Aging in Prison


Perhaps as a result of Scotland’s decision to release terminally-ill Lockerbie bomber Abdel Basset al-Megrahi last week, or perhaps as a result of the tense debate surrounding U.S. health care reform, the topic of prisoner medical care is taking on a higher profile.

As the cost of medical services continues to rise, Alabama’s budget stands to suffer greatly in terms of prisoner medical care. This is because Alabama ranks in the top 3 of all states in the nation for number of life sentences imposed.

As AWRN blog readers may remember, Alabama’s sentencing is just part of the disturbing reality, being reported on by the NY Times and others, that an unprecedented number of prisoners are serving life sentences in the United States.

Locking up offenders for life means taking responsibility for their life-long medicalcare. Looking at Alabama’s prison population, one sees that our criminal justice system not only provides medical services to both males and females, but also to youth, middle-aged, and elderly offenders, requiring a range of care at varying costs depending on the illness and treatment, as well as the size of the prisoner population.  Prevention services are also part of prisoner  health care.

Yesterday, the Montgomery Advertiser ran an article on Alabama’s fairly new medical furlough law, “that would allow terminally ill inmates a chance to die at home and, it was hoped, save the state a little money.”  It seems the savings haven’t been there as it is difficult to find facilities or family members who are willing, financially or otherwise, to take in a terminally ill former prisoner. 

Moreover, the Montgomery Advertiser reports that,

The eligibility criteria for the new medical furlough are so strict that it could be a long time before the state Department of Corrections sees significant savings.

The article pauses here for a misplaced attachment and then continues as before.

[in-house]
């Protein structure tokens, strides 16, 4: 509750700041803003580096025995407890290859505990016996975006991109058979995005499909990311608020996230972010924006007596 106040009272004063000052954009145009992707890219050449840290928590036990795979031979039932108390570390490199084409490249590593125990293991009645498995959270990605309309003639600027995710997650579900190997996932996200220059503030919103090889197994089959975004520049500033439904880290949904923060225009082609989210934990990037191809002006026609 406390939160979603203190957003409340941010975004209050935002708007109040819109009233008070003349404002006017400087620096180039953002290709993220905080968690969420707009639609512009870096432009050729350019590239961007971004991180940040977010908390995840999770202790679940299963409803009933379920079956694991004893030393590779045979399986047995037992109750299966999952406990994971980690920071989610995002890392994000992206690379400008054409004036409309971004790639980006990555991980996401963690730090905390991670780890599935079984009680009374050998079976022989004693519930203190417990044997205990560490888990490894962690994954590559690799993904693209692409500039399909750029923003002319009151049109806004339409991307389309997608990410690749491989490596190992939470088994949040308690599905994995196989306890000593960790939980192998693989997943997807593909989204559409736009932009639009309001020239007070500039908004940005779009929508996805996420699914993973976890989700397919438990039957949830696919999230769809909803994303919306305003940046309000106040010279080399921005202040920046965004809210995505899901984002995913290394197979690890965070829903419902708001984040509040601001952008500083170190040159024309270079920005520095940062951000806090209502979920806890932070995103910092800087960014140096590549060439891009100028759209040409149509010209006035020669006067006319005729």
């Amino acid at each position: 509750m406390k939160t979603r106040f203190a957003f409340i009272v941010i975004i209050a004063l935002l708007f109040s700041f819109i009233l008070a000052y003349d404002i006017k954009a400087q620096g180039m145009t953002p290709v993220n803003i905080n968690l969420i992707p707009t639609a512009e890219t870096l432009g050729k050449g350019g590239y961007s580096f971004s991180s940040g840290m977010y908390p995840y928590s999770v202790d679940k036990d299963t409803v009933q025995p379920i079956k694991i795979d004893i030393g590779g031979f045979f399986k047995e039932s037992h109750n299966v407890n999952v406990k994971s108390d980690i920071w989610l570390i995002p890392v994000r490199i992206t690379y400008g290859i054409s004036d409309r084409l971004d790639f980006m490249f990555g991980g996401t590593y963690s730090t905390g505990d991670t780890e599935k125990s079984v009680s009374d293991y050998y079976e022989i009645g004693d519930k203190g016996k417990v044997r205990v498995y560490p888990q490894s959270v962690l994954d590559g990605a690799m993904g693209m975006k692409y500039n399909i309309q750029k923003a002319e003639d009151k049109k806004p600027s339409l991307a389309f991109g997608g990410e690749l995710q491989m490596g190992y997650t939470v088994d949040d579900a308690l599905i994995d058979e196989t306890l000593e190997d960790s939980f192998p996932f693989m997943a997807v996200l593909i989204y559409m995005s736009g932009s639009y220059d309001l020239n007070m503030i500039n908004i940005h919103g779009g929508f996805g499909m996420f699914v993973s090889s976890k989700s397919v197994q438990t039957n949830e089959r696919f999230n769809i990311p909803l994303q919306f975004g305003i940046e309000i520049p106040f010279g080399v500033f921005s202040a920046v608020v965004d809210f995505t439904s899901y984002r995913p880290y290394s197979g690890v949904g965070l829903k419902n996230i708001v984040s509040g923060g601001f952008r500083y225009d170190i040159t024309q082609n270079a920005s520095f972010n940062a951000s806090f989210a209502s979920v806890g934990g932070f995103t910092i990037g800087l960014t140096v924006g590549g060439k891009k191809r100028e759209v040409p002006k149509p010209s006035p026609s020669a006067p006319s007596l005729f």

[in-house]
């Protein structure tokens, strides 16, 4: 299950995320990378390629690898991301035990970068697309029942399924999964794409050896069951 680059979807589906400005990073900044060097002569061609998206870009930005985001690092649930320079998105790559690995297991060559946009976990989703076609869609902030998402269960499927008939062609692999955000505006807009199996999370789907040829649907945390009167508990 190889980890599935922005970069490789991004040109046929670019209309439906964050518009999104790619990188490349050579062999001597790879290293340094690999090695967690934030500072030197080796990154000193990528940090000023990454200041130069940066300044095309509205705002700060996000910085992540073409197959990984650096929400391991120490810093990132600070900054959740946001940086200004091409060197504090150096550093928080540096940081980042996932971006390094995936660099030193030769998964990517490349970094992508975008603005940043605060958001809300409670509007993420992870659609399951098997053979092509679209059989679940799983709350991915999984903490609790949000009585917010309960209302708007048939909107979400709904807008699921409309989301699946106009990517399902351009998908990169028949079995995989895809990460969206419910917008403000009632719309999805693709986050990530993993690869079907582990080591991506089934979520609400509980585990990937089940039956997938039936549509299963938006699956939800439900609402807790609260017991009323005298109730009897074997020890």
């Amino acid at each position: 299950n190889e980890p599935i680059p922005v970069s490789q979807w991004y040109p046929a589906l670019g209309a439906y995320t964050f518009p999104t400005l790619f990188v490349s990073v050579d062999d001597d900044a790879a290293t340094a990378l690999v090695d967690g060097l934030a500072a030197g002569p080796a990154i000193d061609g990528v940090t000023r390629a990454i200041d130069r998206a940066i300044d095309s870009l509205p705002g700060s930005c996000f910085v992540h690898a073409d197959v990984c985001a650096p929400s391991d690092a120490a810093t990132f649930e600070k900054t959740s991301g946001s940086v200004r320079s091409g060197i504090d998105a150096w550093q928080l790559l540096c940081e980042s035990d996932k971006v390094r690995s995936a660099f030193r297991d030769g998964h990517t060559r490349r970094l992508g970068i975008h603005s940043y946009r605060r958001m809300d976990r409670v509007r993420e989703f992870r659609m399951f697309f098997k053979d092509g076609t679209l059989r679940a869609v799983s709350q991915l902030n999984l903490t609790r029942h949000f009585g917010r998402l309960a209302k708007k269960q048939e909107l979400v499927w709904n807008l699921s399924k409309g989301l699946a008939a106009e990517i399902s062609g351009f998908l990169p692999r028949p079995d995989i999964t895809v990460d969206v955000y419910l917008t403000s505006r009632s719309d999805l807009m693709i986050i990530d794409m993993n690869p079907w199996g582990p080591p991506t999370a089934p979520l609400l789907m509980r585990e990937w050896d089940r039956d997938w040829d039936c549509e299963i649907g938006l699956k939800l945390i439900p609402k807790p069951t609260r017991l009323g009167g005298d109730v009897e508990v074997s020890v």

When Alabama passed its law last year, it became one of 36 states to provide a medical furlough for incapacitated or terminally ill inmates. Ruth Naglich, associate commissioner on health services for the department, said when the bill was first proposed, 120 of the state’s 25,000 inmates were identified, but that number shrank once the final law was in place.”

So while the medical furlough law is a great step toward mitigating Alabama’s overcrowded prison conditions and budget shortfalls that have been exacerbated by life sentences, it doesn’t get at the problem’s source. The short-sightedness of life prison terms, especially those without parole, must be targeted for being the misguided, socially and financially burdensome sentences that they are.

A 2005 report by Alabama’s Sentencing Commission found that, “Alabama is among 16 states that provide for life imprisonment upon conviction for one prior felony.”

An AP article on the subject reported,

For example, a person with two forgery convictions can be sentenced to life in prison.

 “If you have three nonviolent crimes, you could still get the same sentence as someone who has committed three violent crimes,” said Brian Corbett, spokesman for the prison system.”

Unlike most states, Alabama’s repeat offender law – often known as the three-strikes-and-you’re-out law – does not figure in the length of time between convictions or the severity of prior offenses.
More than half of the nearly 8,600 habitual offenders were given tougher or “enhanced” sentences after their latest conviction was for property or drug crimes, according to the Alabama Sentencing Commission’s preliminary 2006 report. That doesn’t mean they didn’t commit a violent crime in the past; but in most cases the law doesn’t give any weight to the prior offense.